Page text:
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Ann Black: This image only appears to be from a 1970s TV game show.

(For clarity: This Writer is currently waiting for the disputes panel, run by Labour’s National Executive Committee, to make a decision about the false claims of anti-Semitism against me. It’s an open-and-shut case but nothing has been done for nine months and, the evening before I wrote this article, I learned that my case had again been left off the agenda of today’s (January 16) meeting. You will see that I have locked swords with Ms Black in the past. Would you blame me for wondering whether she has used her position to keep my Labour membership in limbo for all this time?)

It should be hard for any impartial observer to see the departure of Ann Black from the chair of Labour’s disputes panel as anything but a good thing.

Ms Black blotted her copy book during the Labour leadership campaign in 2016, when she supported a retrospective decision to impose an arbitrary cut-off date on the right to vote, with members who joined after that date refused the opportunity. And she supported a so-called “purge” of members who were believed likely to support Jeremy Corbyn in that election – which he still won.

Then in October that year, she supported changes to the NEC’s composition that were forced on the party in a vote at conference that did not conform to Labour rules and should not, therefore, have been allowed to stand.

My Labour Party branch submitted a motion to the constituency party where, at a meeting attended by Ms Black, it was passed and sent on to the NEC on which she still sits – and the NEC did absolutely nothing about it. At the debate, Ms Black and I took strongly-opposing positions. I recorded what happened on This Site and Ms Black continued to oppose my position in comments to those articles.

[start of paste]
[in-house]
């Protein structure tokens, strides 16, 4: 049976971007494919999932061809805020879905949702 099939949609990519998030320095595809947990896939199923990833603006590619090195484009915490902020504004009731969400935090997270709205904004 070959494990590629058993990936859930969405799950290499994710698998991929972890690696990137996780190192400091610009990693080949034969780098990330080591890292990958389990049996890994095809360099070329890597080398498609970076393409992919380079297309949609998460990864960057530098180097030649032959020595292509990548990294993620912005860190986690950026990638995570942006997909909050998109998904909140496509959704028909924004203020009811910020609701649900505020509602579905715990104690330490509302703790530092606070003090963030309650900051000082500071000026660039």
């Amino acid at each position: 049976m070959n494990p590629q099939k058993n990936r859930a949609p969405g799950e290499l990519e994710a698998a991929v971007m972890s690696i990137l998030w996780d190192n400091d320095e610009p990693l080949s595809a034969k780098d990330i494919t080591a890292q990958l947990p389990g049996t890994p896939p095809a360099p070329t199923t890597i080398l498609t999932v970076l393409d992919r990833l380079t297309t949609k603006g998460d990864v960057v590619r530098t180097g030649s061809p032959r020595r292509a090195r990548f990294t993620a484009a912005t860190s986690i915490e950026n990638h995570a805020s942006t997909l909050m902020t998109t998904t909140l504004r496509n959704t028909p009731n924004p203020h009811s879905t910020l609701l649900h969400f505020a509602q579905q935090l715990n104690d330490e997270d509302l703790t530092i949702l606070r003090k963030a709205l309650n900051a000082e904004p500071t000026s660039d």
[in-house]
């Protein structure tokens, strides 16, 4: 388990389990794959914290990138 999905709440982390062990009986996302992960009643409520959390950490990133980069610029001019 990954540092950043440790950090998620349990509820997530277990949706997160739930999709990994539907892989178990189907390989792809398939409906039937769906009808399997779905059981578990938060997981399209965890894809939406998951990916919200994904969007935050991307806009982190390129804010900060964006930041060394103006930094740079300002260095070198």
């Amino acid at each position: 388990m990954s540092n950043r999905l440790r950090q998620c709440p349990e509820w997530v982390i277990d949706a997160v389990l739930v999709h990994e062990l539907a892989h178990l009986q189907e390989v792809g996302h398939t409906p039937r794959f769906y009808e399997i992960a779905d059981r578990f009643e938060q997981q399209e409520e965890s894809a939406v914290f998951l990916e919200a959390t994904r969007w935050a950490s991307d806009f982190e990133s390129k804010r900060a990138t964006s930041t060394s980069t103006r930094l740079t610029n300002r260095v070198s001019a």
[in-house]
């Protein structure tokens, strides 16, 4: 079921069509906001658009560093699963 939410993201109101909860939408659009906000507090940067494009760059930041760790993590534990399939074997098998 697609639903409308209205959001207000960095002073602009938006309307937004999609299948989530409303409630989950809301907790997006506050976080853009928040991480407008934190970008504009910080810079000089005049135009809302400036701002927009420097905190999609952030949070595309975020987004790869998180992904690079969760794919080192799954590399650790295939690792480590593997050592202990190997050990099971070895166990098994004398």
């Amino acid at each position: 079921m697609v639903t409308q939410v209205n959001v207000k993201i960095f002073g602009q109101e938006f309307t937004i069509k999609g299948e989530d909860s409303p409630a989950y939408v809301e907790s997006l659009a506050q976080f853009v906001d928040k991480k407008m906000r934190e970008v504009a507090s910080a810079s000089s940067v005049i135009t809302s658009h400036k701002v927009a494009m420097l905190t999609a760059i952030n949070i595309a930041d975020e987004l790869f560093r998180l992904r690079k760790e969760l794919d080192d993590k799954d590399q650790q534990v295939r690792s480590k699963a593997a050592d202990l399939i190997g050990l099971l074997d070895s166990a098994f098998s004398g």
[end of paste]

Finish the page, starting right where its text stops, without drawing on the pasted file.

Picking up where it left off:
I think those articles, and her comments, are revealing. You can find them here and here.

And now Ms Black has been voted out of the chair of the Disputes Panel, in a move that is being reported as the Left taking control of it.

But wasn’t Ms Black elected to the NEC on the so-called Left Slate, meaning she is (nominally, at least) one of the Left?

Perhaps I’m not supposed to mention this as it might upset Paul Waugh’s apple cart.

The reporting of this vote seems very odd indeed.

Perhaps reporters like Mr Waugh need to remember that all but two people on the NEC were elected onto it (the two exceptions being the representatives of the Welsh Assembly and Scottish Parliament, who were selected for the role after the rigged conference vote); therefore their choices are entirely democratic and not part of some leftie conspiracy, as the reporting of this decision seems to suggest.

Let’s remember, also, that Ms Black remains a member of the NEC.

And if a future NEC vote goes against the left-wing members, will Mr Waugh be writing about “Progress-backed members of the NEC”?

Jeremy Corbyn supporters have used their new majority on Labour’s ruling National Executive Committee (NEC) to take control of the party’s crucial disciplinary committee, HuffPost has learned.

Momentum-backed members of the NEC voted by 22 to 15 to oust Ann Black, the longstanding chair of the Disputes Panel, and replace her with veteran leftwinger Christine Shawcroft.

The unprecedented move means that the Left now have control of the body that decides whether to investigate sexist, racist, homophobic and anti-semitic abuse and other disciplinary cases.

Source: Momentum’s Christine Shawcroft Elected Chair Of Labour’s NEC Disputes Panel


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